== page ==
I love talking to strangers.
It’s the best part of this job, so I was gungho about knocking on a hundred doors at Lamplighter Acres Wednesday.
I became a town crier, spreading the news person by person. I was a political Jehovah’s Witness.
At each house: Tell me, have you heard of the Route 9 sewer vote? Would you let me share the news?
At some houses, I answered questions for 10 minutes. One woman even had me explaining EDUs, a term only used in sewer plans. (A mobile home isn’t a full EDU, so she won’t pay the same cost as the owner of a single-family house, and the owner of a big vacant commercial lot will pay more than her even though the lot is vacant).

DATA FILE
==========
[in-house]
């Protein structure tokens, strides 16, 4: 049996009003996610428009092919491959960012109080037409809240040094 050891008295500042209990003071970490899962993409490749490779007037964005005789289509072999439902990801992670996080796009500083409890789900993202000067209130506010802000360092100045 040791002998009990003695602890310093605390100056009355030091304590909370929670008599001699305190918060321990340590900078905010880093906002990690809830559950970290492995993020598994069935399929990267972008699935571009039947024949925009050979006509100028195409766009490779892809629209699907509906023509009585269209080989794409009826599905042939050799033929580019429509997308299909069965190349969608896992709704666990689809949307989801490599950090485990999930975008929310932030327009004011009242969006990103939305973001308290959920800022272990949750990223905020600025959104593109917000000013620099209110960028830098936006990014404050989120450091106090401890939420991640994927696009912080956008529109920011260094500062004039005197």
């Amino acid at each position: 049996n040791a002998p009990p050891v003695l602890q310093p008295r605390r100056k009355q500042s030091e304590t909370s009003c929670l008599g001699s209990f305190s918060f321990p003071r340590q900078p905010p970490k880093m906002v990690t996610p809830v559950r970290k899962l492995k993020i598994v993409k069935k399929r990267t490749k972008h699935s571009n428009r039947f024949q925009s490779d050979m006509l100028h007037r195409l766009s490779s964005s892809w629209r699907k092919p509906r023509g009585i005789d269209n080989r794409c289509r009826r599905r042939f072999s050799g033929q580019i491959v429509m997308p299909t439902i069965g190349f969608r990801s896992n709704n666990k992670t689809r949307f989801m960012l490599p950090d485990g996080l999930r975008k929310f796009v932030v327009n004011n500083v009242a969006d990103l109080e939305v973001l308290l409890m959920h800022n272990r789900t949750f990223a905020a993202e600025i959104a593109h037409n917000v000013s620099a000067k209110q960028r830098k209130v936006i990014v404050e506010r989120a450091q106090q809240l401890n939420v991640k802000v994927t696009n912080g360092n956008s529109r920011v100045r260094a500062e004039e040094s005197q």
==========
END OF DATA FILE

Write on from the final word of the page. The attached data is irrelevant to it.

I was completely neutral as I explained their maximum cost, their minimum cost, and the reasons why some people want sewers and others don’t. It’s sort of what I imagine journalists did before newspapers.
Only two people turned me away. That’s pretty good, out of 91 properties. Many others weren’t home, of course, and I found out the assessment roll isn’t as accurate as you might think. I found three people who were benefiting from the tax exemptions of the previous owner, who had long since sold the home.
I also got a quick refresher lesson in winter walking. It’s easy to forget how much of a pain it is to walk in winter until you actually do it. I only fell once, but I spent most of the day promising myself that I would do a better job of clearing ice from my own sidewalk when I got home.